# Burning Bridges

By Paolo Baldan (1) and Roberto Bruni (2)
(1) Univ. of Padova,
Department of Pure and Applied Mathematics
(2) Univ. of Pisa, Computer Science Department

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The country of Batalia consists of a peninsula separated by a channel from the island of Rosolia, as shown in the following map.

The prime minister, Silvestro Tomboloni, leader of the Blue party, during the electoral campaign, promised the realisation of a bridge connecting the main land to the island: this would have been the longest in the world! The opponent party, Red party, leaded by the secessionist Bobo Castagni, is firmly against the project. During his government, due to the economical crisis, Tomboloni manages only to set up some pillars where the bridge will be based. Then the opponent Red party takes over the government and stop the construction. The pillars are organised in an (n + 1) × n rectangle, as depicted in the map (blue circles). Castagni’s Red government, funds the basement of another grid of pillars also organised in a n × (n + 1) rectangle (red circles in the map). These other pillars are intended to be used to build a barrier, separating the main land from the island of Rosolia and blocking the possibility of ever completing the bridge, as explained below.

A long period of political instability follows, in which the Blue and Red parties, alternatively win the elections and govern the country for just three months. During each government of the Blue party, only a bridge fragment can be built, connecting two contiguous blue pillars. Similarly, for each government of the Red party, only a barrier fragment can be built, connecting two contiguous red pillars.

The aim of the Blue party is to complete a bridge, connecting the peninsula to the island. The aim of the Red party is to complete a barrier (completely crossing the channel from the left to the right side) preventing the bridge to be ever completed. The Blue party is governing first and thus starting the construction.

Figure 1: (Left) After three turns each and (Right) Blue wins at the 5th turn

A possible situation after each party has governed three times each, is depicted in Fig. 1(Left). Fig. 1(Right) shows a situation in which the Blue party won, completing the bridge on its fifth turn.

Question. Does the Red party has a winning strategy to prevent the bridge to be completed, independently of the size of the grids (n ≥ 1)? Or does the Blue party has a winning strategy to complete the bridge?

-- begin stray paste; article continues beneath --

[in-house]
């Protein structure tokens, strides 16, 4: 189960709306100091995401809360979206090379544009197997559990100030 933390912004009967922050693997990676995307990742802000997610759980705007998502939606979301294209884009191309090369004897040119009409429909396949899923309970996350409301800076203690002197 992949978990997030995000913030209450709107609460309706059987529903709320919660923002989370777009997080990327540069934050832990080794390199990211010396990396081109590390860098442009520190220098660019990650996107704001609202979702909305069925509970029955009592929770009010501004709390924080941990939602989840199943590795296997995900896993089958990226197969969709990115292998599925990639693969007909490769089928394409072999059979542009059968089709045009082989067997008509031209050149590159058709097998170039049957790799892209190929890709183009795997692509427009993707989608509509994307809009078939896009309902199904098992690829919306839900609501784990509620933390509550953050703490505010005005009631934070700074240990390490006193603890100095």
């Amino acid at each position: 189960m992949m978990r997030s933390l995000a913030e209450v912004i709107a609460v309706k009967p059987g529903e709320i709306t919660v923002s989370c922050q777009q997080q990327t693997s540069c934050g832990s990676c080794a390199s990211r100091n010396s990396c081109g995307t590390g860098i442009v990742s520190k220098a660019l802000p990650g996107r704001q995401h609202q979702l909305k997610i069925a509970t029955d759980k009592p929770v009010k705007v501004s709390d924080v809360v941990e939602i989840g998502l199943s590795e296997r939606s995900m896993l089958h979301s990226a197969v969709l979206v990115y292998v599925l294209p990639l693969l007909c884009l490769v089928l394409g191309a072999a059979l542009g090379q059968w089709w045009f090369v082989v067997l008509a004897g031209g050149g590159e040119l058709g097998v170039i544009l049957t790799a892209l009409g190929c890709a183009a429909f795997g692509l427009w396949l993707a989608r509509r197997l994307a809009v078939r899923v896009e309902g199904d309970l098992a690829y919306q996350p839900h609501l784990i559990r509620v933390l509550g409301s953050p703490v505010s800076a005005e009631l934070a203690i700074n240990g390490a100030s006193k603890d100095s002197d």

Solution. A first observation is that the game does not admit a draw. In fact, the only state in which the construction of the bridge fails is the one in which a complete barrier has been built going from left to right, and vice versa.

To see this, consider a situation in which the Blue party does not have any move left and assume that it has not been able to build a complete bridge. Define B1 as the subset of the nodes of the Blue graph reachable from the top nodes and B2 as the set of remaining nodes. Nodes in B1 form a connected component and there is no edge connecting a node in B1 to a node in B2. Since the Blue party has no moves left, for any node in B1, the absence of an edge connecting it to an adjacent node in B2 must be due to the presence of a barrier. For instance, consider the situation in Fig. 2 below.

Figure 2

Assume that the light blue nodes are those in B1, while the dark blue nodes are those in B2. The absence of an edge from node b1 to node b2 is only justified by the presence of a barrier from r1 to r2. The same argument applied to all “borderline” nodes in B1 (those which are not connected to an adjacent node in B2) provides a complete red barrier from left to right, because B1 necessarily contains all the top nodes (the Red party cannot prevent the Blue party from connecting adjacent top nodes). Hence the Red party completed the barrier.

A symmetric argument would apply to the case where the Red party run out of moves and had not been able to build a complete barrier.

Now, let us prove that the Blue Party (first player) has a winning strategy. We proceed by contradiction: assume that there is no winning strategy for the Blue party. Then, since there cannot be no draw, there must be a winning strategy for the Red party.

However, since the game is quite symmetric, the Blue party could follow, after the first move, the winning strategy of the Red party and win, leading to a contradiction.

More precisely, the Blue party can act as follows. It starts by building the first bridge fragment anywhere. Then, after the Red party has built his first barrier fragment, the Blue party starts behaving according to the winning strategy of the Red party. The fact that the Blue party already built a bridge fragment in the first move, does not cause any problem: if the fragment will not be prescribed by the strategy it will not interfere in any way. If instead, at some turn, it will be prescribed by the strategy, then for that turn the Blue party can simply build a bridge fragment somewhere else. In this way the Blue party will complete the bridge, even in the case the Red party is following the winning strategy. This is a contradiction!

This puzzle is an adaptation of the Bridg-It game invented by David Gale (1921–2008), professor emeritus of mathematics at the University of California, Berkeley, and a puzzle lover who made fundamental contributions to economics and game theory.